Similar groups were photographed by Nevin at Lady Franklin’s Museum, although by the late 1860s, the building housed fruit and potatoes rather than items of natural history and the science library which Jane Franklin had intended it should when built in 1843.

Group at the Lady Franklin Museum Kangaroo Valley (Tas)
Stereograph c.a. 1871 by Thomas J. Nevin
Royal Society ePrints University of Tasmania No. 18-9

Kangaroo Valley was a convenient spot for Nevin as he was still a bachelor until 1871, and periodically resided with his two siblings and parents at the house his father John Nevin had built on land above the Museum in the mid 1850s. The Museum sat adjacent to the Wesleyan Chapel where John Nevin and his daughter Mary Ann Nevin taught school. Although Thomas Nevin had acquired a fully functioning commercial studio in the business district of Hobart Town by 1867 from his partner Alfred Bock, he always maintained a separate small commercial studio in the New Town area close to Ancanthe until the birth of his last child in 1888.

Concertina player detail

Detail of stereo by T. Nevin , Concertina player with group of friends at New Town Creek ca. 1868.

T. Nevin, concertina player 1870

T. Nevin, stereo of concertina player and group ca.1868 (TMAG
Ref: Q1994.56.31)
Photos © KLW NFC Imprint 2014 -2015 ARR.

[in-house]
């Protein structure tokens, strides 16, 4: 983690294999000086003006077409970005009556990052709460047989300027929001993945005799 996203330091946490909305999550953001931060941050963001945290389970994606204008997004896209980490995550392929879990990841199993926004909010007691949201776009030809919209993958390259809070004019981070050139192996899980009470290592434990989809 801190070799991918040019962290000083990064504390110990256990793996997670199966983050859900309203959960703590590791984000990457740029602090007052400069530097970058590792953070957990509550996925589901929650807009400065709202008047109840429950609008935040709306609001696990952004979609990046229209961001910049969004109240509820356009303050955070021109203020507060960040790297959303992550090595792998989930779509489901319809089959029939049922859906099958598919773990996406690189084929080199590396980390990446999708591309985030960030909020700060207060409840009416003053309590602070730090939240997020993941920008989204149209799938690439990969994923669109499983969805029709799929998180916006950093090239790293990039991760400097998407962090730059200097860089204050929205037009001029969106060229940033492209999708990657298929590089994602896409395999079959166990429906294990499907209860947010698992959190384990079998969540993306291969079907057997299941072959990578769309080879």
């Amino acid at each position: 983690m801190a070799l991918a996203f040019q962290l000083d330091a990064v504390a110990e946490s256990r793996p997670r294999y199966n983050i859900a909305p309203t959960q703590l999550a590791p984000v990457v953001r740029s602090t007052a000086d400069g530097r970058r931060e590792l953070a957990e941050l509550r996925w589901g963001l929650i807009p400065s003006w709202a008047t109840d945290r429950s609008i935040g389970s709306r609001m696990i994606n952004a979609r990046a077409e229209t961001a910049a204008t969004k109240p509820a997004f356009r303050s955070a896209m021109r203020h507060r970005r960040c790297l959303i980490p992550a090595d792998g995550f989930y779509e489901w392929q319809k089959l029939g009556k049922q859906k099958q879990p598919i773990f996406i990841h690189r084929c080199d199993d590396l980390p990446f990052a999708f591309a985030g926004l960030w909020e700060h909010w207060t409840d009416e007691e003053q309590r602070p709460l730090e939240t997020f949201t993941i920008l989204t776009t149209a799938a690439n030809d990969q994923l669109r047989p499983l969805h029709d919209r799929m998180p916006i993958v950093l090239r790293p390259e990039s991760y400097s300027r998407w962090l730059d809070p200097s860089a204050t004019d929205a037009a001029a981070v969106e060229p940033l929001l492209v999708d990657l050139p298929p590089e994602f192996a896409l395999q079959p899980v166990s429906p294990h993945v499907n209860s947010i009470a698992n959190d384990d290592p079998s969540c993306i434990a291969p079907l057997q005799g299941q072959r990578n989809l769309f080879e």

Thomas Nevin photographed day-trippers, school children, farmers and their fields, the Museum, ferns with and without snow, rushing water and glistening rocks at Kangaroo Valley quite regularly while developing skills in outdoor stereography. Taken on a warm day, this group sat close to the edge of a stream, the man closest to the camera holding a cup about to dip it. The boy leaning against the tree also holds a cup, and a water can stands ready near the picnic basket. Nevin photographed his sister Mary Ann dipping a glass close to the same spot.

The Musicians and the Music
Nineteen people excluding the photographer are present in this image; twelve women and seven men, including two teenage boys and an elderly man. The women range from early 20s to middle age. However, it is the concertina player slightly right of centre who draws the eye. She is a young, attractive woman with bushy hair, seated next to the group of men. She may have been Mrs George Case (nee Grace Egerton) who sang to the accompaniment of her husband playing the concertina while touring Tasmania in concerts held at the Mechanics Institutes in Hobart and Launceston. Her husband George Case is possibly sitting just below her in a hat, arms resting on upbent knees. A full-length portrait of the couple taken by Alexander Fox & Co. ca, 1864 is held at the National Portrait Gallery, Canberra, listed in the current exhibition Sideshow Alley, Infamy, the macabre & the portrait, (Saturday 5 December 2015 until Sunday 28 February 2016):

Mr and Mrs Case, 1864
by Alexander Fox and Co
carte de visite photograph on card (10.2 x 6.3 cm)
Collection: National Portrait Gallery, Canberra
Purchased 2010
Accession number: 2010.39

Notices of the Case concerts appeared regularly in the press from 1865 to the early 1870s.
George Case and his concertina were not without criticism. In this letter to the editor of the South Australian Register (9 March 1865), he responded angrily to a poor review of the previous’ evening’s performance:

MR. CASE AND THE CONCERTINA. (1865, March 9). South Australian Register (Adelaide, SA : 1839 – 1900), p. 3. from


to the editor.